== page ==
Waking the Witch is the latest in the series and stars a young and very powerful daughter of a witch and a sorcerer trying to be good when she wasn't brought up quite like that, getting into all sorts of trouble in the process. In none of the previous books was this girl, now teen, made out to be sexy as portrayed by the cover. Right from the start the character is portrayed incorrectly and I wasn't feeling nearly as content when I bought the book as I had the previous ones in the series. And as it is still on my waiting list, apparently nor am I as keen to read it straight away.

Such turmoil all because so many books marketed at women have cover designs like this:

I bought the first book in the series because the story line intrigued me as her particular brand of creature-species is one not often written about and because Jane seemed a complex character. Turned out she is a fantastic character and the books are awesome. But I'm still annoyed about the poses the model pulls on all the covers in this series. At least she isn't a twig and the leathers and silver armour are usually properly represented. This is THE picture but with a twist, she actually looks mostly capable of kicking your arse.

I wouldn't buy this book unless by force and I mean serious force. I have no idea what the story is about but it doesn't look like anything worth my time, and my spare time to read is becoming increasingly fleeting. This cover just ticked too many boxes on my "not my thing" list, including the implied romance genre, the weak looking woman in need of rescue and the likelihood of too many sex scenes that just make me giggle and snort and wonder why I paid money at all. Oh, and the feathery almost tattoo thing... Geh. This is THE picture.

I know this one is of urban fantasy short stories as Karen Chance and Eileen Wilks are of the authors I follow. This is the reason why I bought it. But I bought the book at a distance (Yay, the Internet) and immediately after reading I shoved it on one of my more hidden shelves where the shameful stuff goes. I don't want everyone coming to my house thinking I only read light nothing (Yes, I realise I just published this on the Internet...). And before I forget, this is THE picture. Again.

On my to read list as I'd ran across her short story in the book Inked. The story, cover-less as the cover of Inked refers to the Karen Chance story, convinced me that Marjorie M Liu can write very well and tackle the urban fantasy genre without resorting to Twiggy or Over-Sexified as the covers suggest. Originally not bought for cover years before, I revised my decision based on the author's skills and bought them. Still, the covers are annoying. How can a self-respecting girl read such books on the train without all the guys (I'm married but I remember the pitfalls of the single life) believing her a little simple and overly concerned with flowery romance? One look and they'd believe her to have unrealistic expectations of what guys should be like and be difficult to be around. Yes, what you read leaves and impression of what you are. Just like what posters or pictures you hang on your wall suggest who you are.

Which leads me to an even worse trend in cover designs. What could be more objectified and for longer? What could be so bad that I will never ever buy a book with a cover of the like in store, never read the book in public without folding back the cover to hide the picture, never clock a book with such a cover out of a library, never shelve the book in any place it can be seen and never recommend it to anyone else.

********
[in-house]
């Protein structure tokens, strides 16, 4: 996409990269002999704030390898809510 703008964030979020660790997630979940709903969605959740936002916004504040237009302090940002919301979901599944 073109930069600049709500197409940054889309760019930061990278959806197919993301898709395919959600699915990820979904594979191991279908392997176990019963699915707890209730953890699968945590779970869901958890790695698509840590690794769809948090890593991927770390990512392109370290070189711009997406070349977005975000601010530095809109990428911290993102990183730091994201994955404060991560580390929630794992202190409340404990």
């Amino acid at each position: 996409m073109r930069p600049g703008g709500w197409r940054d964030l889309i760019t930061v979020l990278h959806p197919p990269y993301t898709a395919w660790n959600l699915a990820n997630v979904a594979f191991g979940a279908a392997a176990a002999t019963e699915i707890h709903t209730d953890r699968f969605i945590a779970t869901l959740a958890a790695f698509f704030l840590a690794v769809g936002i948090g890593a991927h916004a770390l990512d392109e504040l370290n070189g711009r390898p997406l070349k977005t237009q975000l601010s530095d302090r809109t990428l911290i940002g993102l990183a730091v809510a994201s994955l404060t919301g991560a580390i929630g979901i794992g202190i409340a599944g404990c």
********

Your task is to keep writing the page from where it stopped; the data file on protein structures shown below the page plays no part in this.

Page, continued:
What could be worse? The free and indifferent objectifying of men on book covers.

Just because there's a history with women being objectified by men doesn't mean women can objectify men freely and without repercussions. It's like saying "well, you did it first" and believing it a proper justification of your actions.

Oh, the shame! Oh, the humanity! Oh, how much I cringe. Yargh! Naked, tattoo, smouldering over the shoulder look, glowing, contains the word forbidden and to get those muscles you'd have to live in a gym. They aren't worker muscles. They're cheat muscles and don't think I can't tell. Oh, and tans. Why do whitey characters have the skin tones of Greek gods? Aren't whiteys pale, freckled, ghostly, sun burnt red or leather skinned from too much sun? False advertising! I claim shenanigans! If you don't believe me lift the shirt of your nearest white male (one that won't punch you for it) and take a gander at that ghostly pale skin. Talk about these covers building false expectations. You'll only force men into getting skin cancer if you expect then all to be so tanned.

Ditto on all of the above, except this is worse because it doesn't even have the glow to sell it and the images are obviously pasted together. Barely an effort has been made to properly tie the images together. I'm left with the impression the story will be as slap-dash as the cover. Not to mention the can't take it anywhere in public factor.

Shudder.... Fabio returns. At least this time Fabio has a different background.

Did I mention sunburn? Cowboys working in environments such as this would not be shirtless for more than a few minutes if they have any sense of danger when it comes to skin cancer. The burning alone would have stopped most even before skin cancer was a known danger. Definitely a cover folder for all the other reasons.

Tattoos! Bad stick-on tattoos of general generalness that are supposed to say "I'm tough" but end up saying "I'm a d...." (either d word with do). No way, no how, nope. Never, ever. And if you're a guy with one of these tattoos, you have my pity but you also get a slap. You should have known better. Tattoos are personal not things of general generalness.